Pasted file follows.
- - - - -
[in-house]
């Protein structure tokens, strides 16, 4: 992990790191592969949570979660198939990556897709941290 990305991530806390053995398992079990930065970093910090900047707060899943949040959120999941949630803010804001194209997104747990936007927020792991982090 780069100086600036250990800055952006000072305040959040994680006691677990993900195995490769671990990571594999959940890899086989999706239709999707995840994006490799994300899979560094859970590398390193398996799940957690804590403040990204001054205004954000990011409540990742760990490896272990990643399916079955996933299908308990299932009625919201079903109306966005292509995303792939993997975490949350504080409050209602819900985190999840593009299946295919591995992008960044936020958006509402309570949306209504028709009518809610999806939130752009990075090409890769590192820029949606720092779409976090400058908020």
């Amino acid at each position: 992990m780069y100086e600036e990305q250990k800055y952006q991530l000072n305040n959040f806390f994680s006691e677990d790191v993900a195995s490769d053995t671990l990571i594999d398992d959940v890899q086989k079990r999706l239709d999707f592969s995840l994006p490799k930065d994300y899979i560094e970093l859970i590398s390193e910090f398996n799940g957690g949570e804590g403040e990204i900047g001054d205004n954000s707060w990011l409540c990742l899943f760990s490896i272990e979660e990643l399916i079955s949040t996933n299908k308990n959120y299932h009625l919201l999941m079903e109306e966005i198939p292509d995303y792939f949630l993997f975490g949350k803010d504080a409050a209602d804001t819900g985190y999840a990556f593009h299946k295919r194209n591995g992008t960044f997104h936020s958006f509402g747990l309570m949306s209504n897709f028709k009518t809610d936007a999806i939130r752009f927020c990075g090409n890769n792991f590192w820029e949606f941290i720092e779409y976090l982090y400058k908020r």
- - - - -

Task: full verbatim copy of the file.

[in-house]
């Protein structure tokens, strides 16, 4: 992990790191592969949570979660198939990556897709941290 990305991530806390053995398992079990930065970093910090900047707060899943949040959120999941949630803010804001194209997104747990936007927020792991982090 780069100086600036250990800055952006000072305040959040994680006691677990993900195995490769671990990571594999959940890899086989999706239709999707995840994006490799994300899979560094859970590398390193398996799940957690804590403040990204001054205004954000990011409540990742760990490896272990990643399916079955996933299908308990299932009625919201079903109306966005292509995303792939993997975490949350504080409050209602819900985190999840593009299946295919591995992008960044936020958006509402309570949306209504028709009518809610999806939130752009990075090409890769590192820029949606720092779409976090400058908020």
């Amino acid at each position: 992990m780069y100086e600036e990305q250990k800055y952006q991530l000072n305040n959040f806390f994680s006691e677990d790191v993900a195995s490769d053995t671990l990571i594999d398992d959940v890899q086989k079990r999706l239709d999707f592969s995840l994006p490799k930065d994300y899979i560094e970093l859970i590398s390193e910090f398996n799940g957690g949570e804590g403040e990204i900047g001054d205004n954000s707060w990011l409540c990742l899943f760990s490896i272990e979660e990643l399916i079955s949040t996933n299908k308990n959120y299932h009625l919201l999941m079903e109306e966005i198939p292509d995303y792939f949630l993997f975490g949350k803010d504080a409050a209602d804001t819900g985190y999840a990556f593009h299946k295919r194209n591995g992008t960044f997104h936020s958006f509402g747990l309570m949306s209504n897709f028709k009518t809610d936007a999806i939130r752009f927020c990075g090409n890769n792991f590192w820029e949606f941290i720092e779409y976090l982090y400058k908020r």